Straits Times has just reported on Tuesday (27 January) that a phone survey that was commissioned by government feedback unit Reach on the proposed bill to ban drinking in public and sale after certain timing, has shown strong support from Singaporeans.
The proposed bill will ban consumption of alcohol in public from 10.30 pm to 7am, and stop retail shops from selling alcohol after 10.30 pm. The proposed bill will also allow strip search by auxiliary officers and police officers to search for concealed alcohol if the officers have “reasonable doubt” that one might be in possession of alcohol.
The survey found 81 per cent of the 1,145 to poll in favour of the Liquor Control (Supply and Consumption) Bill.
Straits Times further reported that Reach had said that those polled from Jan 20 to Jan 26 were chosen randomly and were “representative” of the national population in terms of gender, age and race.
The survey further stated that more than 8 in 10 of those surveyed did not think that their lifestyle and activities would be affected by the possible new regulations.
Former Nominated MP Eugene Tan said to Straits Times: “I believe the majority don’t feel the restrictions are a curb since they don’t drink very much. And the hours – 10.30pm to 7am – are when many of them are indoors. But for the younger ones, perhaps it will present an inconvenience. It is a drastic change from what they are accustomed to.”
While some people online had described the new laws as too strict. Institute of Policy Studies senior research fellow Gillian Koh suggested that the views of some may have been over-represented online.
This might have been the case for views online when Straits Times’s own survey on one of its article had shown an overwhelming disagreement towards the ban with over 9000 people being polled. (The survey result is no longer accessible on the page)
Many netizens are also questioning the neutrality of the feedback body conducting the survey.
Afterall, Reach is the same feedback body that gathered feedback for the Ministry of Home Affairs to indicate strong support for restriction to be placed upon the consumption of alcohol.
However, questionable methodology is said to be practiced by Reach and MHA in that two phases of feedback conducted.
During the two phases of public consultation by Reach and MHA, the general public and stakeholders were asked on their views on restricting public consumption of liquor; and shortening the sale hours of liquor at retail outlets.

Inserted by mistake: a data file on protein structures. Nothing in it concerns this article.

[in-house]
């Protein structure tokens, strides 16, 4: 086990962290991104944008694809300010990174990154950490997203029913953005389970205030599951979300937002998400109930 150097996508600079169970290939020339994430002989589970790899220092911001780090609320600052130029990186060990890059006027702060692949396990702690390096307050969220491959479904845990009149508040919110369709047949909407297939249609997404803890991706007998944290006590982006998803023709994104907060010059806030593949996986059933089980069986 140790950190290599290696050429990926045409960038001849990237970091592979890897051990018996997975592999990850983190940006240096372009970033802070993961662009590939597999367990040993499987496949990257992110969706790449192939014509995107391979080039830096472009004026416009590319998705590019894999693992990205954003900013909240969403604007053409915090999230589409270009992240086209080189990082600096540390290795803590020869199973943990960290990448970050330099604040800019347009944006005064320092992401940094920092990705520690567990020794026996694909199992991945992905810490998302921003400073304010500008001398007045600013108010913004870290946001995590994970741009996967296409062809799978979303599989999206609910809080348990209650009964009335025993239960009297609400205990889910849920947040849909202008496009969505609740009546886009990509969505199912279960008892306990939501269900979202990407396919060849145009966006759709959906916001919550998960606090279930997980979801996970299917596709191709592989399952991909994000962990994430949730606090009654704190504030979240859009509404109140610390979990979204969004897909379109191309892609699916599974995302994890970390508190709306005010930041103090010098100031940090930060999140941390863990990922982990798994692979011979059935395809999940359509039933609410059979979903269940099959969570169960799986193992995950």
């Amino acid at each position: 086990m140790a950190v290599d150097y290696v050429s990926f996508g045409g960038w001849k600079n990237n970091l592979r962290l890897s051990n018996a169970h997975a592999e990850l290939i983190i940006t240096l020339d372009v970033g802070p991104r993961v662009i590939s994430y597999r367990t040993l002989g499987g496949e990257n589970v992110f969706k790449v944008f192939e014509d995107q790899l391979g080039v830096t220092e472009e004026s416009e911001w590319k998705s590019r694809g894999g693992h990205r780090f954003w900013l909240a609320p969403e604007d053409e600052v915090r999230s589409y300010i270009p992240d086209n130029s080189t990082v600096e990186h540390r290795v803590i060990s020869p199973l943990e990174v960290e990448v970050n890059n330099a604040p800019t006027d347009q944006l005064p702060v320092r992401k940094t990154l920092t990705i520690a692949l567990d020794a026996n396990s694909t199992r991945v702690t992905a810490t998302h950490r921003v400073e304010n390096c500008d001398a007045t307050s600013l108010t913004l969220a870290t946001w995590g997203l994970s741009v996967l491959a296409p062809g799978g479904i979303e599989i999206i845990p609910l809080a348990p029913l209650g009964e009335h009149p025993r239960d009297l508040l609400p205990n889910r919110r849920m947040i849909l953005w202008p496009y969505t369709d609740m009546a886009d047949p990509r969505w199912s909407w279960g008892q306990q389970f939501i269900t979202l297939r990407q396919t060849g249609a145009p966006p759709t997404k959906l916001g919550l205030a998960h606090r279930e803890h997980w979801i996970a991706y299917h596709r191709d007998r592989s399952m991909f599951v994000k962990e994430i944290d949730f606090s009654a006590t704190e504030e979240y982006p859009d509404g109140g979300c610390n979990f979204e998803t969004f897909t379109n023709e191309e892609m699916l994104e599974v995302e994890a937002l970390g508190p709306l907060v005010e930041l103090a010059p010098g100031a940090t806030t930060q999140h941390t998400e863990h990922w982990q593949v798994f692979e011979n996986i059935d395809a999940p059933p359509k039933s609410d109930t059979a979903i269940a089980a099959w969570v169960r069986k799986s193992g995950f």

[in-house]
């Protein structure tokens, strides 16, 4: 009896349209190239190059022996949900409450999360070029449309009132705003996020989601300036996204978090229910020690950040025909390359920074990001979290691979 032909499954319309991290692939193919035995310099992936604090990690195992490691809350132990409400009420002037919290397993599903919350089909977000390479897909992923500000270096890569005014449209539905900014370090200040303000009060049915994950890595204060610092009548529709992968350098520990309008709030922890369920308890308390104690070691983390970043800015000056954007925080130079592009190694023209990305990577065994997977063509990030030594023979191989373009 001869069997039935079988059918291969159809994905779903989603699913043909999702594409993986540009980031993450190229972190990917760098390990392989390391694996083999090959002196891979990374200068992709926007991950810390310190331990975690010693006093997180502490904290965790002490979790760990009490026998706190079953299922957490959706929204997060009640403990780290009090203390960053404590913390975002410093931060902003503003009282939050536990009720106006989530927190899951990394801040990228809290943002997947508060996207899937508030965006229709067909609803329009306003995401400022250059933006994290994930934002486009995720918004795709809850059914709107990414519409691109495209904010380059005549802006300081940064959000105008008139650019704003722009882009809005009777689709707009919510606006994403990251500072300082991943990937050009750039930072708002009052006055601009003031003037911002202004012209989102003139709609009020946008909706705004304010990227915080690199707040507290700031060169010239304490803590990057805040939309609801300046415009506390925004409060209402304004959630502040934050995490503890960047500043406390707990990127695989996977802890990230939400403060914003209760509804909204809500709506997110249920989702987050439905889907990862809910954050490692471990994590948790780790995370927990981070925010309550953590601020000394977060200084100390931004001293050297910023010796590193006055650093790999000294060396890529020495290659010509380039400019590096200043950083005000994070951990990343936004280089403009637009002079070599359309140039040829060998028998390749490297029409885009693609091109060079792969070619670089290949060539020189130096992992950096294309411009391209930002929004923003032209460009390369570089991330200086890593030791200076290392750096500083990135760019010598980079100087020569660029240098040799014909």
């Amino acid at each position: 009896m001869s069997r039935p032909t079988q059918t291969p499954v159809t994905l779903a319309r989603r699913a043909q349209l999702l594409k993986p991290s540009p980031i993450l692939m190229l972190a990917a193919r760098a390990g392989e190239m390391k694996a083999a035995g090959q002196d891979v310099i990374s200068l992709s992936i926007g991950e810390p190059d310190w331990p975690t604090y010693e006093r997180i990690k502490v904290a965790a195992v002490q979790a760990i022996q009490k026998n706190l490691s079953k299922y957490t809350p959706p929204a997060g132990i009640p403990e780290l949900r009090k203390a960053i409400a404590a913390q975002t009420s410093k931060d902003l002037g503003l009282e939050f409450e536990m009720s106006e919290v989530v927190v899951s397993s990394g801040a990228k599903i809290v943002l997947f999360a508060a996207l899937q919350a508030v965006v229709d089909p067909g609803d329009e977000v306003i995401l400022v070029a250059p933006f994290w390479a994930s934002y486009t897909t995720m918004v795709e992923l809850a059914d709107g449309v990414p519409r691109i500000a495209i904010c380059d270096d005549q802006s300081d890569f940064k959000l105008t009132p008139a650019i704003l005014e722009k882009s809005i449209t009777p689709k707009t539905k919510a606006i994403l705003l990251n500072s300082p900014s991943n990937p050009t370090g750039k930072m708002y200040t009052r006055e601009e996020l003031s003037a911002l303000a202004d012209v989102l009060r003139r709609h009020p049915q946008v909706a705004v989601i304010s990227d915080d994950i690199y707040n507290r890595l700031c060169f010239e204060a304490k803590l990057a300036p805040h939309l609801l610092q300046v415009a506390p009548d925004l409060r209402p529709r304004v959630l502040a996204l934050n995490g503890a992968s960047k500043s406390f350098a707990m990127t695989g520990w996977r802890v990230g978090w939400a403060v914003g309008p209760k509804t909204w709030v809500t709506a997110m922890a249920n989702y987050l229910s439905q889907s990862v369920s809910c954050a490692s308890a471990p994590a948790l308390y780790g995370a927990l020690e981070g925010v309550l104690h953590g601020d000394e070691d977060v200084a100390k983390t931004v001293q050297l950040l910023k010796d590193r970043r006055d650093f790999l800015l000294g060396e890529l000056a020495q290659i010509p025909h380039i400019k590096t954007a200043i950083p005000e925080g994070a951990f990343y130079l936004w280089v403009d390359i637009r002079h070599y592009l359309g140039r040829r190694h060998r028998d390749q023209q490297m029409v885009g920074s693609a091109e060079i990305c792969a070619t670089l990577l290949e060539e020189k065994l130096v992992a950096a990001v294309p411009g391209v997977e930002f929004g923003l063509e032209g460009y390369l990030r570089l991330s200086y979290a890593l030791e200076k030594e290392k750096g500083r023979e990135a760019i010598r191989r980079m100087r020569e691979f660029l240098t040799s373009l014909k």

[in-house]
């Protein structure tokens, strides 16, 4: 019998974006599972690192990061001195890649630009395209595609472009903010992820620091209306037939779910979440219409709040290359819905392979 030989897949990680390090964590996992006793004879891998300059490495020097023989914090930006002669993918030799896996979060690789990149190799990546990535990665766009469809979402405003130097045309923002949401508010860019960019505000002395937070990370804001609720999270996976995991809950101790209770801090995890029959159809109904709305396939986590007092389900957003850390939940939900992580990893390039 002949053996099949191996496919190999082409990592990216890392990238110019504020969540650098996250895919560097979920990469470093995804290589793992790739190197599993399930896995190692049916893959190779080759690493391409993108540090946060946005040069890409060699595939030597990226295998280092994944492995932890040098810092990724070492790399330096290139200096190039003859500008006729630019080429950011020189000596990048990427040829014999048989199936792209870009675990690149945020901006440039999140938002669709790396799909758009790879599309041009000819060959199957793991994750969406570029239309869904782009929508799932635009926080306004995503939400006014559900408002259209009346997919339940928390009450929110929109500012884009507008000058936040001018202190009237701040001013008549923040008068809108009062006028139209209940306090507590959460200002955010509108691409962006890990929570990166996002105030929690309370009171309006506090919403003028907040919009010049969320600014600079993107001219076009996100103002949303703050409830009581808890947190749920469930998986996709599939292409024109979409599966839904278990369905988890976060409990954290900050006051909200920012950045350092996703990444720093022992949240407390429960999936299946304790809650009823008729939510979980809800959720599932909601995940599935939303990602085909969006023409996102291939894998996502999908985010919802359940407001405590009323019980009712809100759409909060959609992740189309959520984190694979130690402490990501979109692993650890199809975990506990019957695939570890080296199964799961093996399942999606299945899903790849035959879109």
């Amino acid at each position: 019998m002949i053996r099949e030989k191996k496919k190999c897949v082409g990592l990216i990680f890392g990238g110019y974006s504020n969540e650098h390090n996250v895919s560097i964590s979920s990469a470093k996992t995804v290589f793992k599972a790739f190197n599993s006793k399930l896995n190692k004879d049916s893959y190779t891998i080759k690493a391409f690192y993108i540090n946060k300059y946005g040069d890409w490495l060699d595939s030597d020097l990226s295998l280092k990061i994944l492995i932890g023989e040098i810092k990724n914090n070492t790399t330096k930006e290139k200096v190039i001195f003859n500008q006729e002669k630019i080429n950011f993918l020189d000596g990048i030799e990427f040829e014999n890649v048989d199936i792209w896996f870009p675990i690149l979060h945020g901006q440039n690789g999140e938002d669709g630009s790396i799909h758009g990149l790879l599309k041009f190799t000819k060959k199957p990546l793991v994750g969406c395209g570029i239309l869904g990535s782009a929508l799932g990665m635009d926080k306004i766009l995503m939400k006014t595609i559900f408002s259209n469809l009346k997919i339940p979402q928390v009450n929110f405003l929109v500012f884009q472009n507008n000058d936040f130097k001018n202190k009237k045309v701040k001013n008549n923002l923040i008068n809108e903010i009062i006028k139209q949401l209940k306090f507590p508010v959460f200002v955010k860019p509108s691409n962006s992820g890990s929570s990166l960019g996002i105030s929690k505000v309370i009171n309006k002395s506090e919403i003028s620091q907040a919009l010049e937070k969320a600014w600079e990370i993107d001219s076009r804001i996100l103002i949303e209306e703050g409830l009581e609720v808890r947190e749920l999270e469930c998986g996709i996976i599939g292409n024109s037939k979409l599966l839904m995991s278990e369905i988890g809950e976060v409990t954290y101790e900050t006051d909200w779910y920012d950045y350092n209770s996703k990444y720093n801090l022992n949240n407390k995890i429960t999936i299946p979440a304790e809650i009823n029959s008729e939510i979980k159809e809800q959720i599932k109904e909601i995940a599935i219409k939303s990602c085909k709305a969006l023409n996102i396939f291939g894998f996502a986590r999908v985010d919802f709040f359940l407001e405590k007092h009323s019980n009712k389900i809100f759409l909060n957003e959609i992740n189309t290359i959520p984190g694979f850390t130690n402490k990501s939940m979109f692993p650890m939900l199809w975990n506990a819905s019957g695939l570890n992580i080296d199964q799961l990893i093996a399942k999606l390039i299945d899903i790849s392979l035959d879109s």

Of the 246 written feedback received on this proposal in Phase I of the consultation, 83% of the respondents expressed support. In Phase II, 88% of the 43 written feedback received either supported a partial ban (by time or place) or a wider ban, where alcohol consumption would be banned in all public places at all times. Of the 624 persons who participated in the e-poll, 88% were also in favour of implementing the restrictions at congregation areas.
As the consultation was conducted on the basis that one would write in to support restriction, the number of feedback received would only mean support for restriction for either full or partial restriction. While those who did not write in, either might indifference or disagreement with the restriction.
Therefore if we were to literally take the results of the consultation by Reach for what it represent, it would only meant just 0.007% of Singapore population supports the idea of alcohol ban/restriction, since no one else was bothered to reply to MHA and Reach’s question.
It is a wonder on how could MHA use a consultation conducted by a government feedback agency that has only 241 written entries in support of the full/partial restriction of liquor selling to support the idea that the majority population of Singapore agrees to the proposed bill and attempt to bulldoze their way through parliament just because the ruling party has majority vote.
This should be another proposed bill after the population white paper that ought to be counted in votes to see exactly who are the Members of Parliament who support this piece of draconian legislation.
TOC has also written on the choices of answers offered to the members of the public who are polled. (That alcohol ban poll – can I even say “No”?). A survey with flawed or leading questions would have the respondents to answer in a certain desired manner. And should we also ask if the respondents were told that police and auxiliary officers would be given powers to conduct strip search too?
The proposed bill will be debated in the parliament on Thursday this week.